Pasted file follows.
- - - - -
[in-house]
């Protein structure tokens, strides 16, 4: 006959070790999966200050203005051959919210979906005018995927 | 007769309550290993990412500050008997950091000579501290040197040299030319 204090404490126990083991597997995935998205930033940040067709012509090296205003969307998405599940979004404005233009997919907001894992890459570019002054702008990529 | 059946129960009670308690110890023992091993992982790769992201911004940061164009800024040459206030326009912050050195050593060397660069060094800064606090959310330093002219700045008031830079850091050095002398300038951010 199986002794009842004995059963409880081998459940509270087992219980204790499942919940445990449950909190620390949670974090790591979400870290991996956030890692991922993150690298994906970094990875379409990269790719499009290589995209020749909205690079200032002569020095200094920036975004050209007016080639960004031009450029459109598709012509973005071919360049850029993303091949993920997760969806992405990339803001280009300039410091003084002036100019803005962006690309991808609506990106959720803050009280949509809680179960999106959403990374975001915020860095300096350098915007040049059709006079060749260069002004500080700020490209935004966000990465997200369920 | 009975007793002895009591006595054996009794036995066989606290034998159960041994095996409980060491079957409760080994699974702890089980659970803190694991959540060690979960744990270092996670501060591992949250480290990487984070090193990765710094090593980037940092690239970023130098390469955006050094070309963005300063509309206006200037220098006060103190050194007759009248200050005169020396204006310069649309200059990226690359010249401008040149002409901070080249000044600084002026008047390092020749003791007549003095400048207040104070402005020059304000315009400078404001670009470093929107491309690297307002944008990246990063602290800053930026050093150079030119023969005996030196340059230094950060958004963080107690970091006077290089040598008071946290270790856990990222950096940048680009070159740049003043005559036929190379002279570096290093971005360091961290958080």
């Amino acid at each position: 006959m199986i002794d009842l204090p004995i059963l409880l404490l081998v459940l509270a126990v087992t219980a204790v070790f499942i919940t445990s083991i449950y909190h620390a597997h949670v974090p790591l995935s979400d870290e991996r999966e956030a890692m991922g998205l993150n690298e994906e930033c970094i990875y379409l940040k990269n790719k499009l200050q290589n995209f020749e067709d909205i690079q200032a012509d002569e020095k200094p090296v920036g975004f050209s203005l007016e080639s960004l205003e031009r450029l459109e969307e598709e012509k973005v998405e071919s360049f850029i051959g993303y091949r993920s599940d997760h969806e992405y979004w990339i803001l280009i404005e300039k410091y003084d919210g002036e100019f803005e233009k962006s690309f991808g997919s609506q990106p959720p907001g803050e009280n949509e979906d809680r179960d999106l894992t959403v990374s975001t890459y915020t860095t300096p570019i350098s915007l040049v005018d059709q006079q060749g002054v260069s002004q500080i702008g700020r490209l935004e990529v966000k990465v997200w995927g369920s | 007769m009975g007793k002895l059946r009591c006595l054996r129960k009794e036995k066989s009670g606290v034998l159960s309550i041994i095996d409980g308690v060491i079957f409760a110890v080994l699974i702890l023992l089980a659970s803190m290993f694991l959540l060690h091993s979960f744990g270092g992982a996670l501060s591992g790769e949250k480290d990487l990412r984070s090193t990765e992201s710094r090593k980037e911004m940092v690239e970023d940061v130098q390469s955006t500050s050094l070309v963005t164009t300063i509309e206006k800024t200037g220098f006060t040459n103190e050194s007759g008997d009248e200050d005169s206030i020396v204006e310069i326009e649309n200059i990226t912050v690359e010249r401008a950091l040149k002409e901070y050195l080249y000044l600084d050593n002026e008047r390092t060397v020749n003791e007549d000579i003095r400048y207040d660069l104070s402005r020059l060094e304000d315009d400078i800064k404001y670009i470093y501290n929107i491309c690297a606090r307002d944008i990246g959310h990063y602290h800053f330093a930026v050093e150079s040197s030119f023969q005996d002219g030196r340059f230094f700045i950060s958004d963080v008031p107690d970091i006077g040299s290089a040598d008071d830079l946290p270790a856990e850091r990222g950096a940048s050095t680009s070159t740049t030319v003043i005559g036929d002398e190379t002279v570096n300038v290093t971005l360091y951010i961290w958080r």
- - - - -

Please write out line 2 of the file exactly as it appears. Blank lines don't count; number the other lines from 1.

């Protein structure tokens, strides 16, 4: 006959070790999966200050203005051959919210979906005018995927 | 007769309550290993990412500050008997950091000579501290040197040299030319 204090404490126990083991597997995935998205930033940040067709012509090296205003969307998405599940979004404005233009997919907001894992890459570019002054702008990529 | 059946129960009670308690110890023992091993992982790769992201911004940061164009800024040459206030326009912050050195050593060397660069060094800064606090959310330093002219700045008031830079850091050095002398300038951010 199986002794009842004995059963409880081998459940509270087992219980204790499942919940445990449950909190620390949670974090790591979400870290991996956030890692991922993150690298994906970094990875379409990269790719499009290589995209020749909205690079200032002569020095200094920036975004050209007016080639960004031009450029459109598709012509973005071919360049850029993303091949993920997760969806992405990339803001280009300039410091003084002036100019803005962006690309991808609506990106959720803050009280949509809680179960999106959403990374975001915020860095300096350098915007040049059709006079060749260069002004500080700020490209935004966000990465997200369920 | 009975007793002895009591006595054996009794036995066989606290034998159960041994095996409980060491079957409760080994699974702890089980659970803190694991959540060690979960744990270092996670501060591992949250480290990487984070090193990765710094090593980037940092690239970023130098390469955006050094070309963005300063509309206006200037220098006060103190050194007759009248200050005169020396204006310069649309200059990226690359010249401008040149002409901070080249000044600084002026008047390092020749003791007549003095400048207040104070402005020059304000315009400078404001670009470093929107491309690297307002944008990246990063602290800053930026050093150079030119023969005996030196340059230094950060958004963080107690970091006077290089040598008071946290270790856990990222950096940048680009070159740049003043005559036929190379002279570096290093971005360091961290958080």